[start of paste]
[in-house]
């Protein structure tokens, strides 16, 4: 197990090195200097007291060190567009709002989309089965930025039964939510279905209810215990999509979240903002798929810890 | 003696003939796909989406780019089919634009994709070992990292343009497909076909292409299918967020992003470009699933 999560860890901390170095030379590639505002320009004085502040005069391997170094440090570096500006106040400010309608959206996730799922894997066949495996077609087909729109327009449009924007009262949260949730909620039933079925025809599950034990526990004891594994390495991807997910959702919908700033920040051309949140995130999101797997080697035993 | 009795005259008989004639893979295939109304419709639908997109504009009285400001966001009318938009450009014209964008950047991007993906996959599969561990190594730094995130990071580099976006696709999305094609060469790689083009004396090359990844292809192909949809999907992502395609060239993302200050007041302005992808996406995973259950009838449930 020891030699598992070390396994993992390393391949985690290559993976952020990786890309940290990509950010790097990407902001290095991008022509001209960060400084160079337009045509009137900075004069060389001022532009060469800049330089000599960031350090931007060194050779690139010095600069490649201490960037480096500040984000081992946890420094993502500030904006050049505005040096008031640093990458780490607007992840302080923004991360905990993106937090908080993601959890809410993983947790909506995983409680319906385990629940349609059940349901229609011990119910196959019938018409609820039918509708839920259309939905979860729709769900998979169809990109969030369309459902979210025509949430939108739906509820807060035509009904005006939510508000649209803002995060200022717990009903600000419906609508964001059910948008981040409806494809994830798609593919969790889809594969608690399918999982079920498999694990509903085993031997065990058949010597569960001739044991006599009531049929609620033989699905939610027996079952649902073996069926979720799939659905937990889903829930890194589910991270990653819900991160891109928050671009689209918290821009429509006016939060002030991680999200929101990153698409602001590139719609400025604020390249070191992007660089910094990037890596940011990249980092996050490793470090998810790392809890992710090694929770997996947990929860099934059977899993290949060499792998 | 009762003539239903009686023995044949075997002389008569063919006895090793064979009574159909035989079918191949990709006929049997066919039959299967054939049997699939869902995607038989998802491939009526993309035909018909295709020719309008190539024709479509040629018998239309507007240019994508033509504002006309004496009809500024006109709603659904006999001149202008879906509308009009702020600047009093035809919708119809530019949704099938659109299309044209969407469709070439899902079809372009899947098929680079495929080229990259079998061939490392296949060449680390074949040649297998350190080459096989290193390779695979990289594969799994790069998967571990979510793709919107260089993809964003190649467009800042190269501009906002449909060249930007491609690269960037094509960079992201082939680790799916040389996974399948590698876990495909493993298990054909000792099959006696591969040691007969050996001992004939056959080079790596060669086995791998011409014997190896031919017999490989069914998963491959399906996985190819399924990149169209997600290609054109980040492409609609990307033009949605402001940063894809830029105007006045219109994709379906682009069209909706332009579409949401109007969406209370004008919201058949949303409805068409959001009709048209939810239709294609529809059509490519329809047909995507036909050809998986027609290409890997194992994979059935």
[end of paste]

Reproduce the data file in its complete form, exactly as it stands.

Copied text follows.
[in-house]
């Protein structure tokens, strides 16, 4: 197990090195200097007291060190567009709002989309089965930025039964939510279905209810215990999509979240903002798929810890 | 003696003939796909989406780019089919634009994709070992990292343009497909076909292409299918967020992003470009699933 999560860890901390170095030379590639505002320009004085502040005069391997170094440090570096500006106040400010309608959206996730799922894997066949495996077609087909729109327009449009924007009262949260949730909620039933079925025809599950034990526990004891594994390495991807997910959702919908700033920040051309949140995130999101797997080697035993 | 009795005259008989004639893979295939109304419709639908997109504009009285400001966001009318938009450009014209964008950047991007993906996959599969561990190594730094995130990071580099976006696709999305094609060469790689083009004396090359990844292809192909949809999907992502395609060239993302200050007041302005992808996406995973259950009838449930 020891030699598992070390396994993992390393391949985690290559993976952020990786890309940290990509950010790097990407902001290095991008022509001209960060400084160079337009045509009137900075004069060389001022532009060469800049330089000599960031350090931007060194050779690139010095600069490649201490960037480096500040984000081992946890420094993502500030904006050049505005040096008031640093990458780490607007992840302080923004991360905990993106937090908080993601959890809410993983947790909506995983409680319906385990629940349609059940349901229609011990119910196959019938018409609820039918509708839920259309939905979860729709769900998979169809990109969030369309459902979210025509949430939108739906509820807060035509009904005006939510508000649209803002995060200022717990009903600000419906609508964001059910948008981040409806494809994830798609593919969790889809594969608690399918999982079920498999694990509903085993031997065990058949010597569960001739044991006599009531049929609620033989699905939610027996079952649902073996069926979720799939659905937990889903829930890194589910991270990653819900991160891109928050671009689209918290821009429509006016939060002030991680999200929101990153698409602001590139719609400025604020390249070191992007660089910094990037890596940011990249980092996050490793470090998810790392809890992710090694929770997996947990929860099934059977899993290949060499792998 | 009762003539239903009686023995044949075997002389008569063919006895090793064979009574159909035989079918191949990709006929049997066919039959299967054939049997699939869902995607038989998802491939009526993309035909018909295709020719309008190539024709479509040629018998239309507007240019994508033509504002006309004496009809500024006109709603659904006999001149202008879906509308009009702020600047009093035809919708119809530019949704099938659109299309044209969407469709070439899902079809372009899947098929680079495929080229990259079998061939490392296949060449680390074949040649297998350190080459096989290193390779695979990289594969799994790069998967571990979510793709919107260089993809964003190649467009800042190269501009906002449909060249930007491609690269960037094509960079992201082939680790799916040389996974399948590698876990495909493993298990054909000792099959006696591969040691007969050996001992004939056959080079790596060669086995791998011409014997190896031919017999490989069914998963491959399906996985190819399924990149169209997600290609054109980040492409609609990307033009949605402001940063894809830029105007006045219109994709379906682009069209909706332009579409949401109007969406209370004008919201058949949303409805068409959001009709048209939810239709294609529809059509490519329809047909995507036909050809998986027609290409890997194992994979059935």